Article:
Challenge The Status Quo With Love
Michael J. Curtis is a proud South Memphis native, who went back and forth between Alcy Ball snd Castalia. Curtis is a Registered Nurse with a statuesque physique, charismatic cadence and winning smile which made the conversation even more interesting. I wanted to know what was beneath the surface of this debonair young man. Well, for starters he’s an avid book collector. He describes himself as a bibliophile and has a special affinity for collections of notable figures, like Barack Obama, Dr. Martin Luther King, and Jr.John F. Kennedy. Maybe that explains it.
As it pertains to his South Memphis roots, this part of the city is a very special place for Curtis. He remembers being at his grandmother’s house after school and dragging his basketball goal down the street. He knew that as soon as people heard the noise, everyone would quickly come outside and join him to get to know each other and have fun with each other.
Curtis says he owes so much of who he is to his mother. He describes black women as the
“backbone” of many different sectors of society. His mother encouraged him to become a part of Kappa Leadership League, an organization targeted towards young men in high school and cultivating leadership skills and ways to be productive and active members of their communities. While a member of the Kappa Leadership League he learned skills such as how to change a tire, which may seem trivial, but “if you never had someone around to teach you, it’s important to find someone that will,” remarks Curtis.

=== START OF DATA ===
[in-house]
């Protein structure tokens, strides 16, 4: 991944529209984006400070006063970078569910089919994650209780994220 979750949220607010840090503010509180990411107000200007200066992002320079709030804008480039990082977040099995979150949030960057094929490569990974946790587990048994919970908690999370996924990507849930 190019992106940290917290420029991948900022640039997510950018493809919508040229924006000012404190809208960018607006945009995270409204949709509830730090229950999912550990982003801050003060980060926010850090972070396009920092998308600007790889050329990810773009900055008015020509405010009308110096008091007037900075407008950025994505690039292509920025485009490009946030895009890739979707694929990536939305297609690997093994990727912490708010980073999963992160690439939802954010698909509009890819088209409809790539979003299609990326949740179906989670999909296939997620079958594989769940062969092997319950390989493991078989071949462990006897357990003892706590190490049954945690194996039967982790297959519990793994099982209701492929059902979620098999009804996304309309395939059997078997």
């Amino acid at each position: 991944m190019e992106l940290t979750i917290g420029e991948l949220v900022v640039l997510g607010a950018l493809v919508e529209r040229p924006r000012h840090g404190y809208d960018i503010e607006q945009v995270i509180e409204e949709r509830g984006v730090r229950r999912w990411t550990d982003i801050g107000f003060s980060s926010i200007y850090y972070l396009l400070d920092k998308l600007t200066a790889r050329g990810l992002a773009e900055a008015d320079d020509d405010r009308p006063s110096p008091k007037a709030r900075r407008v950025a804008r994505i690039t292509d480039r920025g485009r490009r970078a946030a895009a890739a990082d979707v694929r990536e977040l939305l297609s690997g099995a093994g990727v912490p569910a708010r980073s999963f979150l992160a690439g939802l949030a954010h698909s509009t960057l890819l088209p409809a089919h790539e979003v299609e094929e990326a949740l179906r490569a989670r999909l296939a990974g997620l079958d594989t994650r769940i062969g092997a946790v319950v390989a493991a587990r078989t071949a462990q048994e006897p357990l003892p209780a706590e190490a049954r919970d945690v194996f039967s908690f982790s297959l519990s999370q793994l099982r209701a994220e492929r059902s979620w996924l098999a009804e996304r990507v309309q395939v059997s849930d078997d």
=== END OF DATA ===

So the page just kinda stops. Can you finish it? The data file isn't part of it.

When it comes to South Memphis and what it needs today, Michael believes that South Memphis is largely left out of the larger narrative of Memphis. There is an apparent lack of resources for things like grocery stores, banks, and healthcare providers. For some, it might not be a burden to drive to places like Midtown to get access to these things, but other factors come into play, such as what do you do if you do not own a car.
People need to identify what is going on in these communities, develop solutions to fix
them, and put them into action. As he puts it, “we need people to get on that boat and go against that current.” The current that he is speaking of is systemic racism and social injustice. Although segregation is no longer legal, there are still systems that deprive many black neighborhoods of basic necessities and resources. Although it’s not something that Michael can fix alone, he is optimistic that we as a community can come together and fix the larger problem. He acknowledges that he is privileged in many ways. He hopes to utilize his resources to provide other people with opportunities they might not have initially had.
Michael also stresses the importance of having positive role models to inspire our youth. He mentions former President Barack Obama. For many people, imagining a black president seemed almost impossible until he was able to do it.
He even acknowledges his own position of privilege as a nurse. Curtis stated that working as a nurse, who happens to be black and make inspires so many patients. It helps them see the possibilities around them because “if you see it, you can achieve it.” That’s something he’s very proud of and takes very seriously in representing his position and privilege at the highest level.